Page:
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NCIS: The Board Game is surprisingly good. Not perfect, but my wife and I played through our first case, and it did feel like a TV detective show. We couldn't interview everyone, so we had to decide where to spend our efforts based on the information we had already collected. It would be fine solitaire, or can be played co-op. It *might* be too easy to solve the cases. Like I said, we have only played it once so far. We were 75% sure we were arresting the right suspect (and we did), but now that we know how the clues are written, next time might be more obvious. We got the game for $6 and at that price it was well worth it.

Orient Express is another one we enjoy. It's intended to be played competitively, but we have house-ruled it into a co-op. The clues are less thematic than NCIS, but from what I have read are more thematic than 221 Baker St. Note that there are several editions of at least 2 similarly-named games, so make sure you're getting the one that you want.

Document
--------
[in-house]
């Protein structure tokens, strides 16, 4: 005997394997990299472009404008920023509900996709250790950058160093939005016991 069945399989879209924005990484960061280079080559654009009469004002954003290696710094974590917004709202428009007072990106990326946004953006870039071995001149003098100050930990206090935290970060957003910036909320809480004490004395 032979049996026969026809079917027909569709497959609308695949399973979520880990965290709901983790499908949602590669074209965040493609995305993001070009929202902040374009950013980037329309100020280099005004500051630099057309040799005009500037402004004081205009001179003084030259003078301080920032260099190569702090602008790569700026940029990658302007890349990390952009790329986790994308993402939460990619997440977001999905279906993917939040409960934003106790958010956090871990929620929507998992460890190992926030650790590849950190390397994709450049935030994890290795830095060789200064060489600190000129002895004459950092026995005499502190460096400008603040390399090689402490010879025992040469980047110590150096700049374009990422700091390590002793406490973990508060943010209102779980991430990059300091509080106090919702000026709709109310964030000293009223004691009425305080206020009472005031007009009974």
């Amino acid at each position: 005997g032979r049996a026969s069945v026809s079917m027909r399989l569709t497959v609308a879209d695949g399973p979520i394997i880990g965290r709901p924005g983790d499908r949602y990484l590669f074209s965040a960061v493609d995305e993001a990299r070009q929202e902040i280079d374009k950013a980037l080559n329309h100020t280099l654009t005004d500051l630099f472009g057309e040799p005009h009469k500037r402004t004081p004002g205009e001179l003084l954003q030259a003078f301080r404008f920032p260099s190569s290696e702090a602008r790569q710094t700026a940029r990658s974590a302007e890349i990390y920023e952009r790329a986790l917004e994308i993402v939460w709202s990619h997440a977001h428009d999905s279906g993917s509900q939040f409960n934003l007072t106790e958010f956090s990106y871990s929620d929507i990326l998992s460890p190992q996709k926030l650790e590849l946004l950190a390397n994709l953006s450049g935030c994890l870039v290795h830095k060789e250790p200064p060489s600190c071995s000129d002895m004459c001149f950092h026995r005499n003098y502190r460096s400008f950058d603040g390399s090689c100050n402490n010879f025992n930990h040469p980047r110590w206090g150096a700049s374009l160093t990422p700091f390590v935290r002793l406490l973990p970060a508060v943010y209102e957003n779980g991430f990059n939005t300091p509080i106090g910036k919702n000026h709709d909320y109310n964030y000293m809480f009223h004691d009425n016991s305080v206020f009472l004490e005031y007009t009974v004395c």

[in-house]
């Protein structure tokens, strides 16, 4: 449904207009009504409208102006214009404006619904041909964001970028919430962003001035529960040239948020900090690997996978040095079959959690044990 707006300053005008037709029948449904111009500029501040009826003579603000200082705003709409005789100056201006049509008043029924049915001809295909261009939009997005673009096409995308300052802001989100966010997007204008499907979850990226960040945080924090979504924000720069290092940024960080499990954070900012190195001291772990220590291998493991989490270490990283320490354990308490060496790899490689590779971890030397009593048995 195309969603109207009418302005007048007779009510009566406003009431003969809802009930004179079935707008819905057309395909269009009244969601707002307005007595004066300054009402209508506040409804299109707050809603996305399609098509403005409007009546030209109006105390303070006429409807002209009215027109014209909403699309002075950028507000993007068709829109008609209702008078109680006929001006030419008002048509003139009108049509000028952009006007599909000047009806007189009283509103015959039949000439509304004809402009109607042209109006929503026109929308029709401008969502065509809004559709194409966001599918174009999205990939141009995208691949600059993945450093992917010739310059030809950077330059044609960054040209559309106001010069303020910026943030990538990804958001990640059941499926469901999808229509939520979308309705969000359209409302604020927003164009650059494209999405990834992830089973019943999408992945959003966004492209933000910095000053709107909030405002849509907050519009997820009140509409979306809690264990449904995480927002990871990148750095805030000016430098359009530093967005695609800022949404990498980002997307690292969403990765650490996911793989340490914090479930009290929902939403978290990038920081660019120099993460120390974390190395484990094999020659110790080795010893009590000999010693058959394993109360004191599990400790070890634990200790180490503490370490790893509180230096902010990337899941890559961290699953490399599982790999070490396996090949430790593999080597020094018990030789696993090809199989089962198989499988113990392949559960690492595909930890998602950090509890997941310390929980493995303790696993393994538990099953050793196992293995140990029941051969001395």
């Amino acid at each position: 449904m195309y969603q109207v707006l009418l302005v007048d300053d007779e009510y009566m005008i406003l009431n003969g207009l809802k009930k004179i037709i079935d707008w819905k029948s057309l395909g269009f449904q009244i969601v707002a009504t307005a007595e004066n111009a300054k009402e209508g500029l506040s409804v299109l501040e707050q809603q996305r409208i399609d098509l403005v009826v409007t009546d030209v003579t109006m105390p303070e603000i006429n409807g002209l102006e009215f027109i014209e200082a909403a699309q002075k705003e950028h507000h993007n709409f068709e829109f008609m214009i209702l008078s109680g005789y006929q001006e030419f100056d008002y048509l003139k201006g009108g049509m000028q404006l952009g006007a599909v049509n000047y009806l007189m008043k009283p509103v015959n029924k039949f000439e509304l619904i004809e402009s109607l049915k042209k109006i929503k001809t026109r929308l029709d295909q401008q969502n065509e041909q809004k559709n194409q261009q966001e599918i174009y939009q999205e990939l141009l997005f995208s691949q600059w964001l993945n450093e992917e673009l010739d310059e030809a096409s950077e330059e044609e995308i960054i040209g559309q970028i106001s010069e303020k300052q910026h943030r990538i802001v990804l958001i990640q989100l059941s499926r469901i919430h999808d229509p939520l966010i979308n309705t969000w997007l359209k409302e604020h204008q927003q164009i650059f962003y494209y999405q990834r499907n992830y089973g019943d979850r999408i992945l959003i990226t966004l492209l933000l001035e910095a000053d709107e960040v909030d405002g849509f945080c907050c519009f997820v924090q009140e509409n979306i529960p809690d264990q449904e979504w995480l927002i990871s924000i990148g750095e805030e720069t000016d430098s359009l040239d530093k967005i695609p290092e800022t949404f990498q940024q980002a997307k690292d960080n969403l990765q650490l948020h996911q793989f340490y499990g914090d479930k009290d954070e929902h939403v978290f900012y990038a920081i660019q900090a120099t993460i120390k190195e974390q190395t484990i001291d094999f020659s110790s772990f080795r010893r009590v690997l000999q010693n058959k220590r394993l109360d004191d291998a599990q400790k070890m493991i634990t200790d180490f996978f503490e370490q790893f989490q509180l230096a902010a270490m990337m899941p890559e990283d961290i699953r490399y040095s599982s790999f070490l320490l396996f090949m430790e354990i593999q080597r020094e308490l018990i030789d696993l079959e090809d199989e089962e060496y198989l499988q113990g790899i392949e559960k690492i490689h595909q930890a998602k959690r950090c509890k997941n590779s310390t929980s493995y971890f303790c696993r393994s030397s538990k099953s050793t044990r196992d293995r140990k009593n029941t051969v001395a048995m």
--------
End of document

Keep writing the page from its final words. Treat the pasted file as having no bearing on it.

And if he isn't finished with Consulting Detective yet, by all means get another copy.

Mr. Jack is a chaotic/thinky/bluffing cat-and-mouse game. To me, it's a game about moving your pieces around, and the "deduction" is really just to score how well you did at that. I was going to recommend against it based on the original post, but if he really likes brain burn and other sorts of games, it could definitely work.
 
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I highly recommend Letters from Whitechapel. If your dad doesn't want to spend the money on the previous edition and can wait a while, it's currently being worked on for re-release this year.